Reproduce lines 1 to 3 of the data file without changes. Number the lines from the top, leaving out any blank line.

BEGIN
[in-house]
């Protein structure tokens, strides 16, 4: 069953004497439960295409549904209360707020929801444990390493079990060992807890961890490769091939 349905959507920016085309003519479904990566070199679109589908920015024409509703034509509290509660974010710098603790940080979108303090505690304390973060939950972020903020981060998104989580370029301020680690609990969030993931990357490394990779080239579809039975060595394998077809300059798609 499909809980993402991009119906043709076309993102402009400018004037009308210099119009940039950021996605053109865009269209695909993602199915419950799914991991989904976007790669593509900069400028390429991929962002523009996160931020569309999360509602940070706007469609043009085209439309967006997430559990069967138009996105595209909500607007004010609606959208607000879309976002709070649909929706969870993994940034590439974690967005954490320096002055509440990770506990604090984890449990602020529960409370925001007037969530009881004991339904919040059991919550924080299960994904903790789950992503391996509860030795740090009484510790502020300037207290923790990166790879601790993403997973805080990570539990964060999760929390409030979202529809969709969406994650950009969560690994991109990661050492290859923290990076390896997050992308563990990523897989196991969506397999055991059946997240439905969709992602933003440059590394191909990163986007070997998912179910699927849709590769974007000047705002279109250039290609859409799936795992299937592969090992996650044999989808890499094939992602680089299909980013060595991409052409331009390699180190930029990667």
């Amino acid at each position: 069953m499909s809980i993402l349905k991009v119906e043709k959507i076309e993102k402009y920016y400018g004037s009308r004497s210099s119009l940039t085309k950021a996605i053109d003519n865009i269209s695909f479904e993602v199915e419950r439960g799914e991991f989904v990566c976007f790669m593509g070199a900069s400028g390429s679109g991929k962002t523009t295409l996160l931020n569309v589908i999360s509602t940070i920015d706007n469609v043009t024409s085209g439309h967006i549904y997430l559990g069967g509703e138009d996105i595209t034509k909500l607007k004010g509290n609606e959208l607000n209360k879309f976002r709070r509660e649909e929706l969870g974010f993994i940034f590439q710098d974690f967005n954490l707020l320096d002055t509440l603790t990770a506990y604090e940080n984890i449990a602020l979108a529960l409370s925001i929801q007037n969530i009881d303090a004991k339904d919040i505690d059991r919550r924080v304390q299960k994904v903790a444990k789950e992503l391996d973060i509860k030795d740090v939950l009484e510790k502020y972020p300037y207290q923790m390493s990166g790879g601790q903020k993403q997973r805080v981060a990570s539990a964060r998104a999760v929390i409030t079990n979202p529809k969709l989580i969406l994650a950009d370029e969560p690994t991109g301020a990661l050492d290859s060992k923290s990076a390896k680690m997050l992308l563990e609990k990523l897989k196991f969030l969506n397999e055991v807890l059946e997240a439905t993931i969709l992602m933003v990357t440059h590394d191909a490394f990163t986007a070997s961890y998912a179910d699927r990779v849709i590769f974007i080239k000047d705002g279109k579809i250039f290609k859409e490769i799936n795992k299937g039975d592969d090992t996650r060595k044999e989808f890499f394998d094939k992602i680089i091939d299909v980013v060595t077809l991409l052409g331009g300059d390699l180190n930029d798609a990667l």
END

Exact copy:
[in-house]
């Protein structure tokens, strides 16, 4: 069953004497439960295409549904209360707020929801444990390493079990060992807890961890490769091939 349905959507920016085309003519479904990566070199679109589908920015024409509703034509509290509660974010710098603790940080979108303090505690304390973060939950972020903020981060998104989580370029301020680690609990969030993931990357490394990779080239579809039975060595394998077809300059798609 499909809980993402991009119906043709076309993102402009400018004037009308210099119009940039950021996605053109865009269209695909993602199915419950799914991991989904976007790669593509900069400028390429991929962002523009996160931020569309999360509602940070706007469609043009085209439309967006997430559990069967138009996105595209909500607007004010609606959208607000879309976002709070649909929706969870993994940034590439974690967005954490320096002055509440990770506990604090984890449990602020529960409370925001007037969530009881004991339904919040059991919550924080299960994904903790789950992503391996509860030795740090009484510790502020300037207290923790990166790879601790993403997973805080990570539990964060999760929390409030979202529809969709969406994650950009969560690994991109990661050492290859923290990076390896997050992308563990990523897989196991969506397999055991059946997240439905969709992602933003440059590394191909990163986007070997998912179910699927849709590769974007000047705002279109250039290609859409799936795992299937592969090992996650044999989808890499094939992602680089299909980013060595991409052409331009390699180190930029990667």
């Amino acid at each position: 069953m499909s809980i993402l349905k991009v119906e043709k959507i076309e993102k402009y920016y400018g004037s009308r004497s210099s119009l940039t085309k950021a996605i053109d003519n865009i269209s695909f479904e993602v199915e419950r439960g799914e991991f989904v990566c976007f790669m593509g070199a900069s400028g390429s679109g991929k962002t523009t295409l996160l931020n569309v589908i999360s509602t940070i920015d706007n469609v043009t024409s085209g439309h967006i549904y997430l559990g069967g509703e138009d996105i595209t034509k909500l607007k004010g509290n609606e959208l607000n209360k879309f976002r709070r509660e649909e929706l969870g974010f993994i940034f590439q710098d974690f967005n954490l707020l320096d002055t509440l603790t990770a506990y604090e940080n984890i449990a602020l979108a529960l409370s925001i929801q007037n969530i009881d303090a004991k339904d919040i505690d059991r919550r924080v304390q299960k994904v903790a444990k789950e992503l391996d973060i509860k030795d740090v939950l009484e510790k502020y972020p300037y207290q923790m390493s990166g790879g601790q903020k993403q997973r805080v981060a990570s539990a964060r998104a999760v929390i409030t079990n979202p529809k969709l989580i969406l994650a950009d370029e969560p690994t991109g301020a990661l050492d290859s060992k923290s990076a390896k680690m997050l992308l563990e609990k990523l897989k196991f969030l969506n397999e055991v807890l059946e997240a439905t993931i969709l992602m933003v990357t440059h590394d191909a490394f990163t986007a070997s961890y998912a179910d699927r990779v849709i590769f974007i080239k000047d705002g279109k579809i250039f290609k859409e490769i799936n795992k299937g039975d592969d090992t996650r060595k044999e989808f890499f394998d094939k992602i680089i091939d299909v980013v060595t077809l991409l052409g331009g300059d390699l180190n930029d798609a990667l």